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The Daily Wildcat

The Daily Wildcat

 

    Smoke-free policy on campus should be put into effect

    In the past two years, more than 600 colleges and universities have executed smoke-free policies across their entire campuses, including outdoor areas, bringing the total to more than 1,100 colleges and universities with smoking bans. Arizona State University enacted a completely tobacco-free policy on campus at the beginning of this semester, including smokeless tobacco.

    As much as I hate to admit it, our neighbors to the north are onto something here, and the UA should enact its own smoking ban.

    The U.S. Environmental Protection Agency classifies secondhand smoke as a known carcinogen, or cancer-causing agent. Of the more than 7,000 chemical compounds found in tobacco smoke, at least 69 are known to cause cancer, according to the American Cancer Society.

    Kailey Perry, a physiology junior, said she would support a smoke-free campus because she doesn’t like walking through secondhand smoke.

    In June, Louisiana joined three other states by making it a requirement that all public universities in the state enact smoke-free policies.

    In 2006, Arizona voters passed the Smoke-Free Arizona Act, banning smoking in most enclosed public places and places of employment. The university already bans smoking in and near university buildings, but more can be done to prevent secondhand smoke inhalation.

    Nathan Yee, a junior studying computer science and mathematics, also said he would support a smoke-free policy on the UA campus.
    “Whenever I walk by someone who’s smoking, I always have to hold my breath,” Yee said.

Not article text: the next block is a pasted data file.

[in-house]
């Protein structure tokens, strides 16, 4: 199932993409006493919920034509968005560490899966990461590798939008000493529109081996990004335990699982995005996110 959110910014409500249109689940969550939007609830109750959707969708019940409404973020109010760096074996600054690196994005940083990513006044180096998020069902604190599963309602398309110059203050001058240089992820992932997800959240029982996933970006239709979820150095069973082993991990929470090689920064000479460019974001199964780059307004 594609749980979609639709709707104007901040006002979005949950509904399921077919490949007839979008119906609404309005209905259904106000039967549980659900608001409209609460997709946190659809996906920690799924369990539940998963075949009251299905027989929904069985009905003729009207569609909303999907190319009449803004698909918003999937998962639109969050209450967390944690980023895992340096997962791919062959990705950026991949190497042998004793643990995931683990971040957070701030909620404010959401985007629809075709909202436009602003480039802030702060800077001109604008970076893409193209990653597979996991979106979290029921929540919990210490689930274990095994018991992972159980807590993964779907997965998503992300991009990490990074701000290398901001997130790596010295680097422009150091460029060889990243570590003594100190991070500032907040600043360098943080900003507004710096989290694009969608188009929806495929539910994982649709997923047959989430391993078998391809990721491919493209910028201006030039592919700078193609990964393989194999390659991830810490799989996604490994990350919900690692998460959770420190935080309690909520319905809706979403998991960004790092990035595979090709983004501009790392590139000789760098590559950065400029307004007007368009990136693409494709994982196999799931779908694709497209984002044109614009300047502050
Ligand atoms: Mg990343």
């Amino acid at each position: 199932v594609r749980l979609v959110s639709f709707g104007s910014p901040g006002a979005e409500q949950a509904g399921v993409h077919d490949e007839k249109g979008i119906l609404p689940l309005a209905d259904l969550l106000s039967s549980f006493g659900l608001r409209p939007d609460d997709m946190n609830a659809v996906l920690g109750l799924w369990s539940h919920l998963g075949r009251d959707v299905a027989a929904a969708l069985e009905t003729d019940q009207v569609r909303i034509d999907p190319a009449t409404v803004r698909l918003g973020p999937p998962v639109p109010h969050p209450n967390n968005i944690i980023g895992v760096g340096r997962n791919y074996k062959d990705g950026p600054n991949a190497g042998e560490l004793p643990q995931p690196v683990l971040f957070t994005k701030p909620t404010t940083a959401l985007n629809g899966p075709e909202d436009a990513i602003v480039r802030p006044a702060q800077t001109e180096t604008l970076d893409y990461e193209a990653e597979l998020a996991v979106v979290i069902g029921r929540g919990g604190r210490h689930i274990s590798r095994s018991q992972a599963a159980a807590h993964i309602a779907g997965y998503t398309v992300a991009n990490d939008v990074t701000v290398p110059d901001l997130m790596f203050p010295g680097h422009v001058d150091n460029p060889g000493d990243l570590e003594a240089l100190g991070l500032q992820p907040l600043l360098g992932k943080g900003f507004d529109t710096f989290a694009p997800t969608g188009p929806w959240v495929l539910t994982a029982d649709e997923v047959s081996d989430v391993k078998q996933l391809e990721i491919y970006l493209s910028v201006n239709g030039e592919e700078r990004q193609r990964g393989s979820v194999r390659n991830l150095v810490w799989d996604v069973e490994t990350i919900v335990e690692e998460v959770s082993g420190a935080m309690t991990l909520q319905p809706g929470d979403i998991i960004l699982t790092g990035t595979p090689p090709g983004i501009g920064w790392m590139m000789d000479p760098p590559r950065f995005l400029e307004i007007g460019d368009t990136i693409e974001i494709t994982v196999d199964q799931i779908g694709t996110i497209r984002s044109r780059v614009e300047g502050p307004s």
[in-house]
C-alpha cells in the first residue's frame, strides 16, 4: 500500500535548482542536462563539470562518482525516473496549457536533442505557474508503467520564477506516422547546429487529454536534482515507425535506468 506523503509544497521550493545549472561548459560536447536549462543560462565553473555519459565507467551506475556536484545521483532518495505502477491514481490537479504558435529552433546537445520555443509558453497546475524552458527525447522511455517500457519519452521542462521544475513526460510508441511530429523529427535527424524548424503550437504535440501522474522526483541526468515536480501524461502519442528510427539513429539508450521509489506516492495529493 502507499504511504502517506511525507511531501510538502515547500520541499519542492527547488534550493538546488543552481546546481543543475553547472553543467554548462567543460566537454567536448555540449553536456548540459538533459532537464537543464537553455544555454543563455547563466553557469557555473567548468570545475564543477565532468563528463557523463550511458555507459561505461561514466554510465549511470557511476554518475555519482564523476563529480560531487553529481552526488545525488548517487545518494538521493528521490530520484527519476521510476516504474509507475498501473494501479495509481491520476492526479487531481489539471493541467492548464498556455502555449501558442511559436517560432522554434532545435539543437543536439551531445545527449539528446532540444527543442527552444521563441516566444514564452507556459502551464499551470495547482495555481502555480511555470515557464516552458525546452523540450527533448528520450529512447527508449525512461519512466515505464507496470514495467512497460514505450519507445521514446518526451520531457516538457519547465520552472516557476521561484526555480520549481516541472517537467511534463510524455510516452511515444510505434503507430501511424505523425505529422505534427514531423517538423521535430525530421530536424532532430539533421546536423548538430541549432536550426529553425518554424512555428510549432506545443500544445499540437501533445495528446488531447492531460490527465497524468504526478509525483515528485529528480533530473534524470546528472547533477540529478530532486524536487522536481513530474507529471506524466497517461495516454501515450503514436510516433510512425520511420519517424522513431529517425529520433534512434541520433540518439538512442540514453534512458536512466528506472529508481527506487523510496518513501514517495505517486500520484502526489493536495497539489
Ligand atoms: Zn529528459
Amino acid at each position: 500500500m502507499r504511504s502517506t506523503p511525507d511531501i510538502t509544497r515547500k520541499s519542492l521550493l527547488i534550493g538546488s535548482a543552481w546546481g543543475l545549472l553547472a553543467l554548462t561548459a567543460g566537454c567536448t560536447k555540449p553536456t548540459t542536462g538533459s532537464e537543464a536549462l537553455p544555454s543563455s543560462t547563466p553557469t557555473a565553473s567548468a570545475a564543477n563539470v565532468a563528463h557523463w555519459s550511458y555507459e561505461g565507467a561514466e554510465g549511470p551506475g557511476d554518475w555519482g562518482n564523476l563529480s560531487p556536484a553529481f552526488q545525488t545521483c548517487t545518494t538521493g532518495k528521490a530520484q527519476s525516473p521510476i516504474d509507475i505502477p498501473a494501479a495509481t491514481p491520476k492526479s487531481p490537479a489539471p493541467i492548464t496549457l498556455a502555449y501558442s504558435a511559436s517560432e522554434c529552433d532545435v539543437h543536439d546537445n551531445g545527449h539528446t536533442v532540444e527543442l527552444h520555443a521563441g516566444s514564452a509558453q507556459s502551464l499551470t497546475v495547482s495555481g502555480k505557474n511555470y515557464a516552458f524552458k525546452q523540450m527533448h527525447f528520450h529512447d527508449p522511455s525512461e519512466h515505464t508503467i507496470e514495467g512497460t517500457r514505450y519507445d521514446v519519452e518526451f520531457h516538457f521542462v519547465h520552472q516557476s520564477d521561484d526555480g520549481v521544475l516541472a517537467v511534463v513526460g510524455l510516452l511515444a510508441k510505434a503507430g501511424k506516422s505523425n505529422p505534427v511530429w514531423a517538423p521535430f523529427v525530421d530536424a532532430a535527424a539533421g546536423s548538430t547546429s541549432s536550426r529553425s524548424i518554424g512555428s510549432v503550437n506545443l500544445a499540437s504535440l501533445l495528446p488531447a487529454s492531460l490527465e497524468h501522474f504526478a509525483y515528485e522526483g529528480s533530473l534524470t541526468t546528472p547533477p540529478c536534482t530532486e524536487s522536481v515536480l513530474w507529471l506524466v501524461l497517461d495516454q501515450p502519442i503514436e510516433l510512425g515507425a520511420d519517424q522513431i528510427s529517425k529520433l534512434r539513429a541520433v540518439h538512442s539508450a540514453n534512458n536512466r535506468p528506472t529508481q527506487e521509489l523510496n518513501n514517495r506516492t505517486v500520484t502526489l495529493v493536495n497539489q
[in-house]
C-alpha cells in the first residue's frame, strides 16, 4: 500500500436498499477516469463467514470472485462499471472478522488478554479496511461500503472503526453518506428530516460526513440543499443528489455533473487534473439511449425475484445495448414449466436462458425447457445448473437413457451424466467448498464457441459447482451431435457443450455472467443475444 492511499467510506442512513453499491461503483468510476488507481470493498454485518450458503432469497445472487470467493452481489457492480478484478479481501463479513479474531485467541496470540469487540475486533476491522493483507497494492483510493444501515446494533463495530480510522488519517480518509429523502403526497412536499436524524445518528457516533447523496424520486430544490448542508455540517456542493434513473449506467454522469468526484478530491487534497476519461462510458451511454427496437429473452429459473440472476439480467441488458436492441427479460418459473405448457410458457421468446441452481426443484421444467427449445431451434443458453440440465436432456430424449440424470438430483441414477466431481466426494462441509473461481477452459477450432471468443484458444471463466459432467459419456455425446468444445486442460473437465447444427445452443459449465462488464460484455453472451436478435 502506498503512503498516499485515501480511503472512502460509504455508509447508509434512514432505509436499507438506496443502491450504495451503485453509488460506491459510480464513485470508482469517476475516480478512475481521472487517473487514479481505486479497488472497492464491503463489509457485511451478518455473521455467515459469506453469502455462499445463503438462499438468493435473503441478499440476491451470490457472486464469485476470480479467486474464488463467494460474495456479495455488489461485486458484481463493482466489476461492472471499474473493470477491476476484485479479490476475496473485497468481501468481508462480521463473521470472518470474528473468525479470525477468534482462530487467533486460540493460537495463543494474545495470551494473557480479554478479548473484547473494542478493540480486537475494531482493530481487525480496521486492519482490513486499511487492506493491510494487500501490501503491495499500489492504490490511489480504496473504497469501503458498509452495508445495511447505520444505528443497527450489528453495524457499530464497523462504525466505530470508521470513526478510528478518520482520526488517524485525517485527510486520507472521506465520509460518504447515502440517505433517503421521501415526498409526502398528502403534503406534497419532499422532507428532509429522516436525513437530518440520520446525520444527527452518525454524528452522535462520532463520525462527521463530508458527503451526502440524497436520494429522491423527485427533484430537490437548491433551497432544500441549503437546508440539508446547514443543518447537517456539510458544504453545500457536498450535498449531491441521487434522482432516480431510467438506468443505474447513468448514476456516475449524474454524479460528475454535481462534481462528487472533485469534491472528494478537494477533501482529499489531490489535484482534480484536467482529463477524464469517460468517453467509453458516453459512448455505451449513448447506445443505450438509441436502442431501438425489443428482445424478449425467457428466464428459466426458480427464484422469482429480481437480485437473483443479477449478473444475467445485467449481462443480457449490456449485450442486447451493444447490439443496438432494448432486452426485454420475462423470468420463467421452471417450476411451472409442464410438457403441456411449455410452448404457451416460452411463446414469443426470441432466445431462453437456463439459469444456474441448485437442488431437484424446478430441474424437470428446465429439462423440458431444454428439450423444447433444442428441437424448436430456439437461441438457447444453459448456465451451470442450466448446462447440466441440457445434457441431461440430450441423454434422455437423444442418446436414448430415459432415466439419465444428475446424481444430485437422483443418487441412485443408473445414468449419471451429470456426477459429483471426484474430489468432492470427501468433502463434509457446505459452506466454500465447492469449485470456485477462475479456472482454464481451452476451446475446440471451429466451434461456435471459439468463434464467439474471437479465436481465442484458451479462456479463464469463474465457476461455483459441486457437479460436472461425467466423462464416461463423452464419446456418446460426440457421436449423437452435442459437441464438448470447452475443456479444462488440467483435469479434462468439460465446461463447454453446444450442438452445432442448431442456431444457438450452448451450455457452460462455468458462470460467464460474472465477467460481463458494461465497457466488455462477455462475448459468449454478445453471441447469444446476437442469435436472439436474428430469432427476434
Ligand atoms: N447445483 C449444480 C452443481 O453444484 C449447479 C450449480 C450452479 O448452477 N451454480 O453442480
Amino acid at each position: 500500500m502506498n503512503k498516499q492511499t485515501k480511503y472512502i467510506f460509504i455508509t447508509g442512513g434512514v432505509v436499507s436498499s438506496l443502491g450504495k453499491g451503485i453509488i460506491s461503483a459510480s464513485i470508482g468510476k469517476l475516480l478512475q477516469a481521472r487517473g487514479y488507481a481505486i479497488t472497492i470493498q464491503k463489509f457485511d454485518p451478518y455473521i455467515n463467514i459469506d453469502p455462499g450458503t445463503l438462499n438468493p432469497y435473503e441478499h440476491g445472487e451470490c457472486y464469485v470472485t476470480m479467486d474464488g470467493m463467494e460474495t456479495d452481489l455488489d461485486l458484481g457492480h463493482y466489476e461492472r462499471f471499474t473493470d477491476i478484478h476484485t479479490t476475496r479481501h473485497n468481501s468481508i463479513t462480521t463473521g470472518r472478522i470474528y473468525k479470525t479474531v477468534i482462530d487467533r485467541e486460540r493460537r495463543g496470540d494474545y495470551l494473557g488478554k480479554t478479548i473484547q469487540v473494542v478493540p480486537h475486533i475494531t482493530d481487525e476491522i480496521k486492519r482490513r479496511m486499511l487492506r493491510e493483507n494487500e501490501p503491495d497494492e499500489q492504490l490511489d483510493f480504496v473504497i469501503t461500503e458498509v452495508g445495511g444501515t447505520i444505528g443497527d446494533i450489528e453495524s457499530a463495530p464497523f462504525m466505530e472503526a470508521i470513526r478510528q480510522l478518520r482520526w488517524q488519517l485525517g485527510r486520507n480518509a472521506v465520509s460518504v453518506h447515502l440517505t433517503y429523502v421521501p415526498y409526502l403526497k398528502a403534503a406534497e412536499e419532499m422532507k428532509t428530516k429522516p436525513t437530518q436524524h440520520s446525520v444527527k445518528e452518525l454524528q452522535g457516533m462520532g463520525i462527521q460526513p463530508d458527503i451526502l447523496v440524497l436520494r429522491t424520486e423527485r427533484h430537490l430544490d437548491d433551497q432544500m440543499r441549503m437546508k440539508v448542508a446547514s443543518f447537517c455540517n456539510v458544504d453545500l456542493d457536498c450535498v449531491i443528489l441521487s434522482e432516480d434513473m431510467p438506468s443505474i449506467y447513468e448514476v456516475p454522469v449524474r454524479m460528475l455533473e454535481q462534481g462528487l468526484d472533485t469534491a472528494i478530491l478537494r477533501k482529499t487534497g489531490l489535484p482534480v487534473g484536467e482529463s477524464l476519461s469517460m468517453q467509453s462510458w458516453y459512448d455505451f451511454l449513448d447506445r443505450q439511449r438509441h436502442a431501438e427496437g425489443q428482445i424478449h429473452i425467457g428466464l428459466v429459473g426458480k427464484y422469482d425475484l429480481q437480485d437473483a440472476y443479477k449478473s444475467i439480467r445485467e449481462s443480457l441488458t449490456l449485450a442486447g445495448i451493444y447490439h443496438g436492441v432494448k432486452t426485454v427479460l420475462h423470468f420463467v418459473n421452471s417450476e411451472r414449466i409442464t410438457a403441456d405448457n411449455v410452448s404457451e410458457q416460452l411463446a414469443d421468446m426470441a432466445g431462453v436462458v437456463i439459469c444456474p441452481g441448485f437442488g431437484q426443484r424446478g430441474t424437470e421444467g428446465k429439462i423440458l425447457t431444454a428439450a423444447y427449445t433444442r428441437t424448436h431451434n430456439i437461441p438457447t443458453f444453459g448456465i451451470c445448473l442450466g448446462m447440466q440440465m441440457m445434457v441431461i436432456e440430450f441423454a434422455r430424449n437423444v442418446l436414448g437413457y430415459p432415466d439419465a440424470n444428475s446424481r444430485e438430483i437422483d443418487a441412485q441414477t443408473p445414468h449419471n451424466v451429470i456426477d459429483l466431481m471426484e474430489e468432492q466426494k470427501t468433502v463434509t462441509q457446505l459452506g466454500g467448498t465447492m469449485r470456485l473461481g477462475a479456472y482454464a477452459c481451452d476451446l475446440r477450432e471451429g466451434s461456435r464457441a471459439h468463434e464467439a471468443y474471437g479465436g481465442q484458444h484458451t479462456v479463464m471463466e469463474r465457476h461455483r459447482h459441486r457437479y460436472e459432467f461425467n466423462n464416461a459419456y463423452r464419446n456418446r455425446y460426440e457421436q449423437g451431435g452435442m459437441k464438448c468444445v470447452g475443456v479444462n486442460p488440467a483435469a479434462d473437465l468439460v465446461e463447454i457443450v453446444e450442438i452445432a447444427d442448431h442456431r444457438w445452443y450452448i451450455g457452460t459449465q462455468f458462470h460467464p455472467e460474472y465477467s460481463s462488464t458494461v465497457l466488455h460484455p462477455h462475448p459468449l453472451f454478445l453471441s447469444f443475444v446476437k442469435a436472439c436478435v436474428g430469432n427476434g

An on-campus smoking ban also has the potential to encourage students and faculty to live a healthier lifestyle because of the obstacle it presents to students and faculty who want to smoke.

    In January 2008, Indiana University initiated a smoke-free policy both to limit secondhand smoke and to discourage students from continuing or starting an unhealthy habit. Researchers compared the effects this ban had on students’ behavior and on their perceptions of smoking to students at nearby Purdue University, where smoking was permitted on campus 30 feet away from a university building.

    The percentage of students at Indiana University who reported that they currently smoke cigarettes fell from 16.5 percent to 12.8 percent two years after the smoke-free policy was enacted.

    The percentage of smokers at Purdue University increased slightly during that time, from 9.5 percent to 10.1 percent. Additionally, the average number of cigarettes smoked each day by smokers at Indiana University fell from 6.6 to 5.9 between 2007 and 2009.

    Two years after the smoking ban was established, students at Indiana University also perceived that fewer of their classmates smoked, which the researchers attributed to increased awareness about the smoking ban.

    These smoke-free policies inevitably have to rely on peer pressure and education about the ban to work, but even a small shift in attitudes and behavior can create large, meaningful changes.

    “I think it’s a common courtesy to others to maintain a clean environment,” said Courtney Cox, a psychology junior. “This includes not having to see cigarette butts on campus or walking through clouds of smoke.”

    Nathaniel Drake is the opinions editor. Follow him on Twitter.com/@nsdrake.

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